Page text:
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Webwader said:
He meant you hit the nail on the head, Mayfielh. :D
That's what I thought but wasn't 100%
 

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OK, a few notes here from my experiences.... (and I'm too lazy to read the entire thread now...)

The Sharpie(tm) markers are the best for marking the modern CDR discs. Some of the water/alcohol based ones never adhere to the surface, and come off. However, some of the older white (inkjet printable) discs will have the markings from a sharpie bleed after a few years, possibly effecting the data.

The best route to go is to get the inkjet-printable discs, and them use a water-based pen.

Never use labels. The heat in any in-dash player will make them peel.

For archival purposes, the biggest problem is the changes in the players. I have discs that I burned several years ago, that the new DVD-ROM/RAM/whatever drives have problems reading, but they work in other drives/players.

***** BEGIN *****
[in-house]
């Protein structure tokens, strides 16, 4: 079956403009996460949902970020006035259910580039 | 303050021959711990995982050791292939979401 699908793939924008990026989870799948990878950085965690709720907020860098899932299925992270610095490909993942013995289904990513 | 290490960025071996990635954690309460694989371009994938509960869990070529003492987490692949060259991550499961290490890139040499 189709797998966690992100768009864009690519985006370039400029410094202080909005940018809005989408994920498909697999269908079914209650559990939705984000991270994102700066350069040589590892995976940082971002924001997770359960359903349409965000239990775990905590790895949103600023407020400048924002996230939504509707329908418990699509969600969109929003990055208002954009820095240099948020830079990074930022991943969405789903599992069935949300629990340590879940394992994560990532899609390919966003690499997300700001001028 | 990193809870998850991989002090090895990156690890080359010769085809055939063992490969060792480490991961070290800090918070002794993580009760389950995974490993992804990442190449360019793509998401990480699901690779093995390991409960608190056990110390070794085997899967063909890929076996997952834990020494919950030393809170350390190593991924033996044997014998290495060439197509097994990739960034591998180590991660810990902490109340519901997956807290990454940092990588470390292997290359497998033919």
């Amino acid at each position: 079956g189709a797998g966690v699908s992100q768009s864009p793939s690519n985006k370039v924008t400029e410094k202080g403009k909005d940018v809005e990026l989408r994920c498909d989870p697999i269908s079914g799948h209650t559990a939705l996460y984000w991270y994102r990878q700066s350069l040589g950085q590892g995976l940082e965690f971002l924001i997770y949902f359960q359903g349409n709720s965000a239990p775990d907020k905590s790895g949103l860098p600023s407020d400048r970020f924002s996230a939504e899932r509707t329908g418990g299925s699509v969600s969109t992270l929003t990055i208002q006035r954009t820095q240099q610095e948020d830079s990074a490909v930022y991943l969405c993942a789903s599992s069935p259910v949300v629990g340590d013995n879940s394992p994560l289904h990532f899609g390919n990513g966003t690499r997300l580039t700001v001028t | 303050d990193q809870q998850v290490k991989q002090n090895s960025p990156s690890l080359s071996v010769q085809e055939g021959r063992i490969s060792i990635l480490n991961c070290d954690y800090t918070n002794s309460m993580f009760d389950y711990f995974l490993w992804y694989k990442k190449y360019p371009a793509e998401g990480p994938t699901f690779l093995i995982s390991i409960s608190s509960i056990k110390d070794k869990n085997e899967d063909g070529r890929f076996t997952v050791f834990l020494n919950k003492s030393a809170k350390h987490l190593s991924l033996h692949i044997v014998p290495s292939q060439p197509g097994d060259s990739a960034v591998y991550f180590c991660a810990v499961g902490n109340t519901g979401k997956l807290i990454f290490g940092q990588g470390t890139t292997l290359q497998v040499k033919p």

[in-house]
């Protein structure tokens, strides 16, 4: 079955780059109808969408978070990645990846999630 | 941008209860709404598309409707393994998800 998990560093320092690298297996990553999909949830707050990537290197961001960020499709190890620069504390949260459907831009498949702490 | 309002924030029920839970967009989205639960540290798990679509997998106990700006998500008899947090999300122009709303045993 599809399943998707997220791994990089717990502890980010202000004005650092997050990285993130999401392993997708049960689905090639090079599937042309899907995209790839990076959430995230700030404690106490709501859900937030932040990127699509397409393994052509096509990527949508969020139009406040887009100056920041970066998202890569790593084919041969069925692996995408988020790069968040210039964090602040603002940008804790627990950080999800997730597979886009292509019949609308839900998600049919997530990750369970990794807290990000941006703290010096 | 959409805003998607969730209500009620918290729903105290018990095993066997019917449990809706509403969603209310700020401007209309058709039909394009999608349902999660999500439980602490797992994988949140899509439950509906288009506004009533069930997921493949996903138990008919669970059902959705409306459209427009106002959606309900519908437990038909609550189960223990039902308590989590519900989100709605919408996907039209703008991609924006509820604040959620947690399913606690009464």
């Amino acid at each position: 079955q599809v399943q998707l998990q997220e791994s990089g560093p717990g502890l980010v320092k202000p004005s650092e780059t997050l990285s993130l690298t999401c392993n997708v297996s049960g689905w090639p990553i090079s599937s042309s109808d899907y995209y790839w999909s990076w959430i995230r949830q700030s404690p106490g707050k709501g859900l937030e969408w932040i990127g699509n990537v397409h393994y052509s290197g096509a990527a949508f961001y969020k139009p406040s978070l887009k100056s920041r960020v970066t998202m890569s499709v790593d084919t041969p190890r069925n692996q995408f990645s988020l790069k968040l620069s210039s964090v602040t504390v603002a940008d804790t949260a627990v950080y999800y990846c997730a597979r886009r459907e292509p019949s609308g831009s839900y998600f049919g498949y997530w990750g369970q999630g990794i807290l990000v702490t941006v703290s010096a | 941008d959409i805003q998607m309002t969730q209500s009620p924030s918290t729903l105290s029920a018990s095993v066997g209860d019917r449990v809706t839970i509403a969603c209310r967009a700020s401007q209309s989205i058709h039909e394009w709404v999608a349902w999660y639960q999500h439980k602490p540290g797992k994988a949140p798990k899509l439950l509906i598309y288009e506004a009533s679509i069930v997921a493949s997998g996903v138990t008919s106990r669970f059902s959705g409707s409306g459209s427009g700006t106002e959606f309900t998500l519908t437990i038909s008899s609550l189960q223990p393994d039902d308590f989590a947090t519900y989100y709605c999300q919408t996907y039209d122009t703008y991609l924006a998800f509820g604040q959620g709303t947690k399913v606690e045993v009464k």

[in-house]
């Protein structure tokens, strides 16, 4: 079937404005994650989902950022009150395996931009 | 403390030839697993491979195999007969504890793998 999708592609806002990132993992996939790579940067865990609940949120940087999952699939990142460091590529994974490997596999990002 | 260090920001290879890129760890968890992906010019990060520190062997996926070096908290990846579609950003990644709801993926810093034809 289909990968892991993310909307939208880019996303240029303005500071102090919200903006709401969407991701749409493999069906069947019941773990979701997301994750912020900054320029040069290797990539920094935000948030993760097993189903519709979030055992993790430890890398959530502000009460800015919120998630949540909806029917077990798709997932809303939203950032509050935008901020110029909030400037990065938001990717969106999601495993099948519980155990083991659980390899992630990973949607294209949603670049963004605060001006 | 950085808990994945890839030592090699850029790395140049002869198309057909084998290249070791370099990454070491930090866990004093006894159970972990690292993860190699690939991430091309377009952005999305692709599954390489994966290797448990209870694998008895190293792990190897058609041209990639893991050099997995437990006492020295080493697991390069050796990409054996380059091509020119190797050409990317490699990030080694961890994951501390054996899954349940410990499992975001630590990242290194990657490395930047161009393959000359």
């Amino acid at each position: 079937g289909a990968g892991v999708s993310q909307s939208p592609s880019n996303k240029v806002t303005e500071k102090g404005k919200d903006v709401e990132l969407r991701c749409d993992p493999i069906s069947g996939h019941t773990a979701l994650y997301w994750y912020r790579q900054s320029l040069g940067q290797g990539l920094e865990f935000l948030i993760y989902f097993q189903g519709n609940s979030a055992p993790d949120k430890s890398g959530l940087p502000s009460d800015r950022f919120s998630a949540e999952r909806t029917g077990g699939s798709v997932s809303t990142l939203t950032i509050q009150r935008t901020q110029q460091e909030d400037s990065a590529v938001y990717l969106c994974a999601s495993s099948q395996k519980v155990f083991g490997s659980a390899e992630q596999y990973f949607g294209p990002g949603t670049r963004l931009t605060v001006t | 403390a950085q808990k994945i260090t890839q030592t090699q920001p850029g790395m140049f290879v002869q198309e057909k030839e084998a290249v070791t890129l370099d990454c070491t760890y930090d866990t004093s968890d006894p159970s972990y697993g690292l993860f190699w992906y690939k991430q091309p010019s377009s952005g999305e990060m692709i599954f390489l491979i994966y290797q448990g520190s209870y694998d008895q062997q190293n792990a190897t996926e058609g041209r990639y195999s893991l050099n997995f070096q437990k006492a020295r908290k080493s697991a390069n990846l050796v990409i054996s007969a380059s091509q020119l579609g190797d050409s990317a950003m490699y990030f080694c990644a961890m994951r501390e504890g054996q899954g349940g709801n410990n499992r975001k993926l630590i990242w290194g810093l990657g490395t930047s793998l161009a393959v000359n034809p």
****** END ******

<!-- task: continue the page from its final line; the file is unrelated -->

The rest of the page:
For archival purposes, the gold discs are the best.

Try to burn discs at the same speed they will be played, if possible. Helps with compatibility.
 

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Lady's Buck -

I bought my first CD player ($350) during my freshman year in college - my roommate told me "CD's won't Last." I still remind him of that. :D My parents never had a car with anything other than AM radio growing up. My father still thinks that having FM in a car is a "luxury."

-ridgeln
 

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I've owned a ford ranger, & Chrysler PT Cruiser & have never had any problems with the labels I've put on the CD's. It's interesting to see that someone has. Just bought an external DVD/RW hard drive with the light scribe feature, so I won't be making anymore disc labels....